"Lord of lambs, the lowly;

King of saints, the holy"

II. His marks.—"As it had been slain." He retains, in heaven, the marks of His slaughter, and by the holy signs we may know Him who have these soul-visions of Him now. Slaughter is surely the right word for the cruel and dreadful death He died. To spiritual vision, indeed, it rises to the height of a sublime sacrifice; the smoke of that perfected obedience in death rose up to God to win an infinite acceptance. This Lamb was in Divine purpose "slain before the foundation of the world." "He that hath redeemed us to God by His blood." By "the precious blood of Christ, as of a lamb without blemish and without spot." But, to human apprehension, it was still a slaughter, leaving blood-stains, and five holy wounds.

"Hath He marks to lead me to Him,

If He be my guide?

In His hands and feet are wound-prints,

And His side."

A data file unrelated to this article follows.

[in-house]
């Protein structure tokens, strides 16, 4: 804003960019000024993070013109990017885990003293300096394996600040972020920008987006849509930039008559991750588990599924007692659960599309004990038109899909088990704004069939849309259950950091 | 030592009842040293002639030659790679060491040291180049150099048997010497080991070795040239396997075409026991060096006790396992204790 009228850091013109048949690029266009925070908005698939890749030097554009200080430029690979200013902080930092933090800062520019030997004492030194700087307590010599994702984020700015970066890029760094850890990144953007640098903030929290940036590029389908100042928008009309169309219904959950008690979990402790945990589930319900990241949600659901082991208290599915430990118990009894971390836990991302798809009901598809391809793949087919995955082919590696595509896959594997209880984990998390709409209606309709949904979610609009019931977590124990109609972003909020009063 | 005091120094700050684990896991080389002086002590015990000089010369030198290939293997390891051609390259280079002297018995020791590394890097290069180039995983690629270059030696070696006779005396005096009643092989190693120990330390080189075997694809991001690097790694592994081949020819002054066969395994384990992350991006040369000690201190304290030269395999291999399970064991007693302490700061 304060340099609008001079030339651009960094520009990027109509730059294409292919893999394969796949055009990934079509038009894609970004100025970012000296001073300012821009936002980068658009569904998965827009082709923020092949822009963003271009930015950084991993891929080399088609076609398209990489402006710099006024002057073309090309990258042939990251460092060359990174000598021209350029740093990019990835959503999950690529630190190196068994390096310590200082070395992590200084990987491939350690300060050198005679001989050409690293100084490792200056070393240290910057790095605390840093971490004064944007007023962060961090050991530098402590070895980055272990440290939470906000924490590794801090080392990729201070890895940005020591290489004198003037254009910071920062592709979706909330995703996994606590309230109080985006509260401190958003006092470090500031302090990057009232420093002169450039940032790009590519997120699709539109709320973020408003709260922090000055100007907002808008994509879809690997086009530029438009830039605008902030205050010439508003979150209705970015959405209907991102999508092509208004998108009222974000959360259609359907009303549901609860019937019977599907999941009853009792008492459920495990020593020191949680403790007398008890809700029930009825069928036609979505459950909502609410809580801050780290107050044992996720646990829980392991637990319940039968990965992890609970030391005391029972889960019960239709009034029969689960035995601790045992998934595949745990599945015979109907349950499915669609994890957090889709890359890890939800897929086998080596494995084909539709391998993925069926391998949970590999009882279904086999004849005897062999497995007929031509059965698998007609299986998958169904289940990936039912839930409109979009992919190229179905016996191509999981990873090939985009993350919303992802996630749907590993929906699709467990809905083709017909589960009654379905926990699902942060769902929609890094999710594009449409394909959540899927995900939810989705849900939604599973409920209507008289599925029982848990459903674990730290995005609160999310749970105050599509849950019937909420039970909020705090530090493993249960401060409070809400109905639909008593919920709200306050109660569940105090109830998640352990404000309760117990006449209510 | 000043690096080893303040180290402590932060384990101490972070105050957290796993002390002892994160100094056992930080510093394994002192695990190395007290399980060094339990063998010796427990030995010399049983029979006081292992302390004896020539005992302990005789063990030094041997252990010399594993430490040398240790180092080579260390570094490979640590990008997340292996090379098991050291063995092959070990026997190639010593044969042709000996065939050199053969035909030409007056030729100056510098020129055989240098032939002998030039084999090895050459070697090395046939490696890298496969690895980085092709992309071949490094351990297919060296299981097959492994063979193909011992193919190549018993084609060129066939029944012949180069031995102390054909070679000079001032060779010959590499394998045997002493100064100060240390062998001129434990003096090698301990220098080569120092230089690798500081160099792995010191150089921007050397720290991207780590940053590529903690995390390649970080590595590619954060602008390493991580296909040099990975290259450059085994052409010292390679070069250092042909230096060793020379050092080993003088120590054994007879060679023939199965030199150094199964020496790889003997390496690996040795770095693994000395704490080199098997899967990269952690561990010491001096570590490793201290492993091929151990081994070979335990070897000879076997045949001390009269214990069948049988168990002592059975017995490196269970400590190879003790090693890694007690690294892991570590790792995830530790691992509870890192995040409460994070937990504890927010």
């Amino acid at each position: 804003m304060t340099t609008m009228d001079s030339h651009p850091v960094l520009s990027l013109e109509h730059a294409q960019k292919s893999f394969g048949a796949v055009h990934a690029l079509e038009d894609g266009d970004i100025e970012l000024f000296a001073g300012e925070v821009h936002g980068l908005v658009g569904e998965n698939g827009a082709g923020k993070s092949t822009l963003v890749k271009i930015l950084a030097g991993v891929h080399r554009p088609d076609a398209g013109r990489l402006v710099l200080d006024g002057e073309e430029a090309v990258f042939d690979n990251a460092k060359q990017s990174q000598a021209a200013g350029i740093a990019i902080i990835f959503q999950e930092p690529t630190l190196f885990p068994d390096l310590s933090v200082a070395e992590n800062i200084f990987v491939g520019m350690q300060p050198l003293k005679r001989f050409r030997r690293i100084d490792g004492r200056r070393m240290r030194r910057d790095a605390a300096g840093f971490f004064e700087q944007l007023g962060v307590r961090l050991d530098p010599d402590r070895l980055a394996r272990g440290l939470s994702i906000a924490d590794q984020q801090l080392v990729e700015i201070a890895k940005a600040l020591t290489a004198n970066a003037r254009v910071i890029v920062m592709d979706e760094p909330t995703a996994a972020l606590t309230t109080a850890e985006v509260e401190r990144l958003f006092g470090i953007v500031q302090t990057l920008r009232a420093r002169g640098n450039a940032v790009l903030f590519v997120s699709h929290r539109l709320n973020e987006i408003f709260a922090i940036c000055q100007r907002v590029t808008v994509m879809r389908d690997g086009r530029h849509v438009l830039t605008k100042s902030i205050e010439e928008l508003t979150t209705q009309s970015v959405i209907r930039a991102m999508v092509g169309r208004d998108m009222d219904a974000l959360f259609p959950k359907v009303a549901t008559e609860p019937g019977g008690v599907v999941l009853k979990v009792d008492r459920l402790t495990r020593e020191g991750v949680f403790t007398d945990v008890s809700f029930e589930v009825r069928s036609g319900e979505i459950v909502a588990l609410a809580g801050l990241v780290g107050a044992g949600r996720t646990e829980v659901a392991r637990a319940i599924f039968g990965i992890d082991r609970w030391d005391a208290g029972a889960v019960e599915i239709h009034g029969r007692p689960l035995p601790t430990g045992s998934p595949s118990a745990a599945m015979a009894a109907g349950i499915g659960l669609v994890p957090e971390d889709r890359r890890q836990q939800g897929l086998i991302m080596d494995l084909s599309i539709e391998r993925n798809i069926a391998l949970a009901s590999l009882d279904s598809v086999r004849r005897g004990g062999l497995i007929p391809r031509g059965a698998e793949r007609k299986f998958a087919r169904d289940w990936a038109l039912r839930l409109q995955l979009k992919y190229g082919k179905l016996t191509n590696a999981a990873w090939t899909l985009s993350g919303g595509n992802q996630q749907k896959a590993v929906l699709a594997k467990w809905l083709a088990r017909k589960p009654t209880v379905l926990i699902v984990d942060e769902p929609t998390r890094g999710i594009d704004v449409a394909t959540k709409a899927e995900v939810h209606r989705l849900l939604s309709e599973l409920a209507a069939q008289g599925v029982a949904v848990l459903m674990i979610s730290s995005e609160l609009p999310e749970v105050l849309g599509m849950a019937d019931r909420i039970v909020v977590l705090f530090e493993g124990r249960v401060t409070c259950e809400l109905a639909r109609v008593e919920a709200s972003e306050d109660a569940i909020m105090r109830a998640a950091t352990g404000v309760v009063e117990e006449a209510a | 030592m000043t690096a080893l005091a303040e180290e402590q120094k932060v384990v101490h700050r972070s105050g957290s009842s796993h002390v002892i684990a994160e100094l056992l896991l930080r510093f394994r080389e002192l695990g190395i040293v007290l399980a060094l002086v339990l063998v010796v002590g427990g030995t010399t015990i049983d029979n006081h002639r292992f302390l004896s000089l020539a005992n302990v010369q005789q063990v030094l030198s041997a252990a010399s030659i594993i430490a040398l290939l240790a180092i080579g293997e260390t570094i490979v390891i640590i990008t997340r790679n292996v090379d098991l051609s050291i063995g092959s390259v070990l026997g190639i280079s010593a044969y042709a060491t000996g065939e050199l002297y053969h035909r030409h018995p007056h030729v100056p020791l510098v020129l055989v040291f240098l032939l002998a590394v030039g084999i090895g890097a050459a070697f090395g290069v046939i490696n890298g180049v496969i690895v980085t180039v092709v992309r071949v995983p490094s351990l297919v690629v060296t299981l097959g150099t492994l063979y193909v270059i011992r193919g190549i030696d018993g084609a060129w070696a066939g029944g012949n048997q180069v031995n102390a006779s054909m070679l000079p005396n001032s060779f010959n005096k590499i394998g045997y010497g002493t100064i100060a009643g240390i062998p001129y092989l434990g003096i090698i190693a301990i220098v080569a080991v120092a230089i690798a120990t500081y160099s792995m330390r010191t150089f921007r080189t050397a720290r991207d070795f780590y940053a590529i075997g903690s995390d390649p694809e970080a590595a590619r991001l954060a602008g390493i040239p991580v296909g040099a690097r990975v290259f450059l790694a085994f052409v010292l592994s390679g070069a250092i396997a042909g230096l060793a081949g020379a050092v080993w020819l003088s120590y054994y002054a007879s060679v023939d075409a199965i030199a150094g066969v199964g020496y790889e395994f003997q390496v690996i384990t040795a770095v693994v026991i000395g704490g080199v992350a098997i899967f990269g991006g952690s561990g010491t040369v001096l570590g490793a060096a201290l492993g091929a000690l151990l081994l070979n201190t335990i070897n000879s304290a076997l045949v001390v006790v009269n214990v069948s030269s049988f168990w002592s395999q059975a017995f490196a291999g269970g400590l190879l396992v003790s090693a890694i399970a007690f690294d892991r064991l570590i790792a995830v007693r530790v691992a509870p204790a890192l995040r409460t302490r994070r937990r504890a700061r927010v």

I know nothing that touches the soul like this sight of Christ, which we should ever keep before us. A Lamb, as if it had been slain. A modern poet has shown how his deepest heart was reached by it:—

"I saw, in a vision of the night,

The Lamb of God, and it was white;

White as snow, it wander'd thro'

Silent fields of hare-bell blue,

Still it wandering fed, and sweet

Flower'd the stars around its feet.

"Then suddenly I saw again,

Bleating like a thing in pain,

The Lamb of God, and all, in fear,

Gazed and cried as it came near,

For on its robe of holy white

Crimson blood-stains glimmer'd bright.

Oh, the vision of the night!

The Lamb of God! the blood-stains bright!"

ROBERT BUCHANAN.